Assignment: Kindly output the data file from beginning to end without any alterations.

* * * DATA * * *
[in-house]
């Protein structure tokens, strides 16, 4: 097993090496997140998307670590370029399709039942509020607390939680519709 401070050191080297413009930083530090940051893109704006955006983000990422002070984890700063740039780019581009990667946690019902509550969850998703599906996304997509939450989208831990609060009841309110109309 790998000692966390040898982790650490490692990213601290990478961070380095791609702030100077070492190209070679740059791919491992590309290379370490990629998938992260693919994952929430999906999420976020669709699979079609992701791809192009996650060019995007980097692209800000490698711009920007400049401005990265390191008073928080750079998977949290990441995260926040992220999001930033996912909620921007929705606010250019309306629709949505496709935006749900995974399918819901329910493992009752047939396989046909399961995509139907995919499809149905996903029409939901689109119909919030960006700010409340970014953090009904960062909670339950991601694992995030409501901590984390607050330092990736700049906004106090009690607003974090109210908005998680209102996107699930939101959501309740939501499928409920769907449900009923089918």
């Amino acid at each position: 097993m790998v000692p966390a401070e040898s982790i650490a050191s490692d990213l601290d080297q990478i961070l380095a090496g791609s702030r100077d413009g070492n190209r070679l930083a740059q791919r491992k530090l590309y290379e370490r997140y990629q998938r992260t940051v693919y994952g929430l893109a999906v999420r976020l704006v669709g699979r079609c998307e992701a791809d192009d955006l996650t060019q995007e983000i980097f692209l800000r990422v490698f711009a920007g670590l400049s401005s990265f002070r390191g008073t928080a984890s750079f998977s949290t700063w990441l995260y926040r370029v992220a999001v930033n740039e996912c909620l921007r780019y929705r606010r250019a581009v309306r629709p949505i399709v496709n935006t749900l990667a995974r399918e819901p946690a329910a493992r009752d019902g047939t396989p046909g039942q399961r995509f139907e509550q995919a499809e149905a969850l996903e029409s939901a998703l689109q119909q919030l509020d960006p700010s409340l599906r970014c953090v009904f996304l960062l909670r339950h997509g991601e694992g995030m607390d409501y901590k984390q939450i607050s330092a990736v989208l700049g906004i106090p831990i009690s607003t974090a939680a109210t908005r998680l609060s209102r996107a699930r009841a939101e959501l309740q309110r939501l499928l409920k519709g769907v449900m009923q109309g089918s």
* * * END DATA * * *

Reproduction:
[in-house]
């Protein structure tokens, strides 16, 4: 097993090496997140998307670590370029399709039942509020607390939680519709 401070050191080297413009930083530090940051893109704006955006983000990422002070984890700063740039780019581009990667946690019902509550969850998703599906996304997509939450989208831990609060009841309110109309 790998000692966390040898982790650490490692990213601290990478961070380095791609702030100077070492190209070679740059791919491992590309290379370490990629998938992260693919994952929430999906999420976020669709699979079609992701791809192009996650060019995007980097692209800000490698711009920007400049401005990265390191008073928080750079998977949290990441995260926040992220999001930033996912909620921007929705606010250019309306629709949505496709935006749900995974399918819901329910493992009752047939396989046909399961995509139907995919499809149905996903029409939901689109119909919030960006700010409340970014953090009904960062909670339950991601694992995030409501901590984390607050330092990736700049906004106090009690607003974090109210908005998680209102996107699930939101959501309740939501499928409920769907449900009923089918």
């Amino acid at each position: 097993m790998v000692p966390a401070e040898s982790i650490a050191s490692d990213l601290d080297q990478i961070l380095a090496g791609s702030r100077d413009g070492n190209r070679l930083a740059q791919r491992k530090l590309y290379e370490r997140y990629q998938r992260t940051v693919y994952g929430l893109a999906v999420r976020l704006v669709g699979r079609c998307e992701a791809d192009d955006l996650t060019q995007e983000i980097f692209l800000r990422v490698f711009a920007g670590l400049s401005s990265f002070r390191g008073t928080a984890s750079f998977s949290t700063w990441l995260y926040r370029v992220a999001v930033n740039e996912c909620l921007r780019y929705r606010r250019a581009v309306r629709p949505i399709v496709n935006t749900l990667a995974r399918e819901p946690a329910a493992r009752d019902g047939t396989p046909g039942q399961r995509f139907e509550q995919a499809e149905a969850l996903e029409s939901a998703l689109q119909q919030l509020d960006p700010s409340l599906r970014c953090v009904f996304l960062l909670r339950h997509g991601e694992g995030m607390d409501y901590k984390q939450i607050s330092a990736v989208l700049g906004i106090p831990i009690s607003t974090a939680a109210t908005r998680l609060s209102r996107a699930r009841a939101e959501l309740q309110r939501l499928l409920k519709g769907v449900m009923q109309g089918s």